Siamese crocodiles, Malaysian food sellers, Cambodia’s oral histories

Globe and The Third Pole explore crocodile conservation, struggling mamak outlets get a boost, NGO creates a story database of Khmer Rouge survivors

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April 2, 2022
Siamese crocodiles, Malaysian food sellers, Cambodia’s oral histories

Hello Globe readers,

This week’s stories take you from the far reaches of the Cardamom Mountains into the back of beloved Malaysian food stalls.

Southeast Asia Globe reporter Anton L. Delgado worked in collaboration with The Third Pole for a deep dive into the effort to save Cambodia’s last wild populations of Siamese crocodiles. The crocs were believed to be extinct in the country until their rediscovery in 2000. In an unusual twist, conservationists have turned to commercial farms for crocodile donations to breed, raise and release the animals into the wild.

In Malaysia, reporter Ashley Yeong wrote about the 24-hour mamak stalls where hungry night owls and sports fanatics have long gathered for comfort food. Often operated by Indian migrants, the restaurants were hit hard by pandemic restrictions but recently got a boost with permission to restart operations at all hours of the day. As one customer said, “Finally, I can watch football again.”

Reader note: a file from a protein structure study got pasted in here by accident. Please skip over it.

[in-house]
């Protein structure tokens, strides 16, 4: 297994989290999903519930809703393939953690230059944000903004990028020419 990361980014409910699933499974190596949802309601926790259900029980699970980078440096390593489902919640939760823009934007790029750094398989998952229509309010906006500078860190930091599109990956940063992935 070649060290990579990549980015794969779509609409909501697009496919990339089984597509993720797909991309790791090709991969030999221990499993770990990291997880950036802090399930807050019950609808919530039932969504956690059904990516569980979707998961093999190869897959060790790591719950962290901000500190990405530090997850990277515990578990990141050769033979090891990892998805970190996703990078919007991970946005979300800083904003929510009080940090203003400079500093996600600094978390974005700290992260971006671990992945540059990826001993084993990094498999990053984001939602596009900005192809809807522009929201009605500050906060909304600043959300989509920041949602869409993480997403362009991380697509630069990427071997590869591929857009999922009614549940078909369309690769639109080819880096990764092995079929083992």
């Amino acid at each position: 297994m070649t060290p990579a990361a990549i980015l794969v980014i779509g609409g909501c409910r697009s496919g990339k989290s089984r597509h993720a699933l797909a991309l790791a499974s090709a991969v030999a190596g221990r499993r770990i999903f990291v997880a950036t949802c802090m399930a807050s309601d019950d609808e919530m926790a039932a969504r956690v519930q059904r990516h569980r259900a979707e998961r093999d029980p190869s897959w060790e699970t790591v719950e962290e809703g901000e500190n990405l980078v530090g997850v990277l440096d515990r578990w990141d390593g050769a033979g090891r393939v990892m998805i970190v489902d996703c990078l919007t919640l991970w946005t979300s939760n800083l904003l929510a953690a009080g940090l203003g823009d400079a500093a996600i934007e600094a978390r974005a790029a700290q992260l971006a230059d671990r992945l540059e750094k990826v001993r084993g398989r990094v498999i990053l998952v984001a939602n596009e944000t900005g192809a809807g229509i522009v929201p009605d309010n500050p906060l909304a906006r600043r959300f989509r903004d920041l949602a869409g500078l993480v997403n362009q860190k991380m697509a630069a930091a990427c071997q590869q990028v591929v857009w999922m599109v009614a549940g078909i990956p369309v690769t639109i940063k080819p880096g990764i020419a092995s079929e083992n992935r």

Reporter Stew Post spent time with the Documentation Center of Cambodia, an organisation building a database of the demographics, health status and oral histories of Khmer Rouge survivors across Cambodia. Stew’s story explores DC-Cam’s effort to preserve survivors’ histories while connecting them with healthcare.

Finally, columnist Mark S. Cogan details the increasing harm of Thailand’s lèse majesté law, which prohibits defamation of the Thai royal family and is frequently used to silence dissent. Recent targeting of children shows the bar for activists and politicians is “dangerously low” and should prompt action from social media platforms.

Stay safe and enjoy this week’s stories.

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